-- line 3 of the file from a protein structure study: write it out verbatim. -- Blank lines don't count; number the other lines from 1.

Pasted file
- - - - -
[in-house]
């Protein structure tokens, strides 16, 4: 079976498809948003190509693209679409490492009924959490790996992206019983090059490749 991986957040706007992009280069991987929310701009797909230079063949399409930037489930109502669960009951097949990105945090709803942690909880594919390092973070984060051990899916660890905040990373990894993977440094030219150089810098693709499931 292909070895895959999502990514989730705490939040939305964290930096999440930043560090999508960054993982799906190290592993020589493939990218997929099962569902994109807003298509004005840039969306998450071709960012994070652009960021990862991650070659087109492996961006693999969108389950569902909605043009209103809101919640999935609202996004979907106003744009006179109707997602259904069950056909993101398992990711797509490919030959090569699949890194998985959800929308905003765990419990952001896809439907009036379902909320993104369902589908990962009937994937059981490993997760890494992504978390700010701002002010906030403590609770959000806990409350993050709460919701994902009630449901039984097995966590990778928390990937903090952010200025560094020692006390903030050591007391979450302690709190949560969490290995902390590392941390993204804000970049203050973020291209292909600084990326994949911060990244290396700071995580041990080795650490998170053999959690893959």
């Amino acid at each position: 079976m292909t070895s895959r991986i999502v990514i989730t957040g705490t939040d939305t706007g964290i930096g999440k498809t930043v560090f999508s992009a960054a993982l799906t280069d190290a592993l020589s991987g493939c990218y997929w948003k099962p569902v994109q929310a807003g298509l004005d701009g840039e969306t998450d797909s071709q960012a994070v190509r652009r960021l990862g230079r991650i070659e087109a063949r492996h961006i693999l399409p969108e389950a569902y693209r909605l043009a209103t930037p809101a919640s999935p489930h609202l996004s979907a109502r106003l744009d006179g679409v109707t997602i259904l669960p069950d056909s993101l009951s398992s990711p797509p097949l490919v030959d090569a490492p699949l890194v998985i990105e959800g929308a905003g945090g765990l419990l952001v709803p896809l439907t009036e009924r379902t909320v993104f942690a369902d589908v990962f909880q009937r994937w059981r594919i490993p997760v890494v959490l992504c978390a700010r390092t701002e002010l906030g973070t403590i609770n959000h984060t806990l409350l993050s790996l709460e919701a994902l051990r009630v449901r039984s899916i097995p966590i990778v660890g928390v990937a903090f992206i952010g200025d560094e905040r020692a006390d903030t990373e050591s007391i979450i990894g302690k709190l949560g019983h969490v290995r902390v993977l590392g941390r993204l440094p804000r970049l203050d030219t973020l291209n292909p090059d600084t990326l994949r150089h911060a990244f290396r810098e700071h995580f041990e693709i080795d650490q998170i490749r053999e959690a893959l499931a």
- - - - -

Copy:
């Amino acid at each position: 079976m292909t070895s895959r991986i999502v990514i989730t957040g705490t939040d939305t706007g964290i930096g999440k498809t930043v560090f999508s992009a960054a993982l799906t280069d190290a592993l020589s991987g493939c990218y997929w948003k099962p569902v994109q929310a807003g298509l004005d701009g840039e969306t998450d797909s071709q960012a994070v190509r652009r960021l990862g230079r991650i070659e087109a063949r492996h961006i693999l399409p969108e389950a569902y693209r909605l043009a209103t930037p809101a919640s999935p489930h609202l996004s979907a109502r106003l744009d006179g679409v109707t997602i259904l669960p069950d056909s993101l009951s398992s990711p797509p097949l490919v030959d090569a490492p699949l890194v998985i990105e959800g929308a905003g945090g765990l419990l952001v709803p896809l439907t009036e009924r379902t909320v993104f942690a369902d589908v990962f909880q009937r994937w059981r594919i490993p997760v890494v959490l992504c978390a700010r390092t701002e002010l906030g973070t403590i609770n959000h984060t806990l409350l993050s790996l709460e919701a994902l051990r009630v449901r039984s899916i097995p966590i990778v660890g928390v990937a903090f992206i952010g200025d560094e905040r020692a006390d903030t990373e050591s007391i979450i990894g302690k709190l949560g019983h969490v290995r902390v993977l590392g941390r993204l440094p804000r970049l203050d030219t973020l291209n292909p090059d600084t990326l994949r150089h911060a990244f290396r810098e700071h995580f041990e693709i080795d650490q998170i490749r053999e959690a893959l499931a």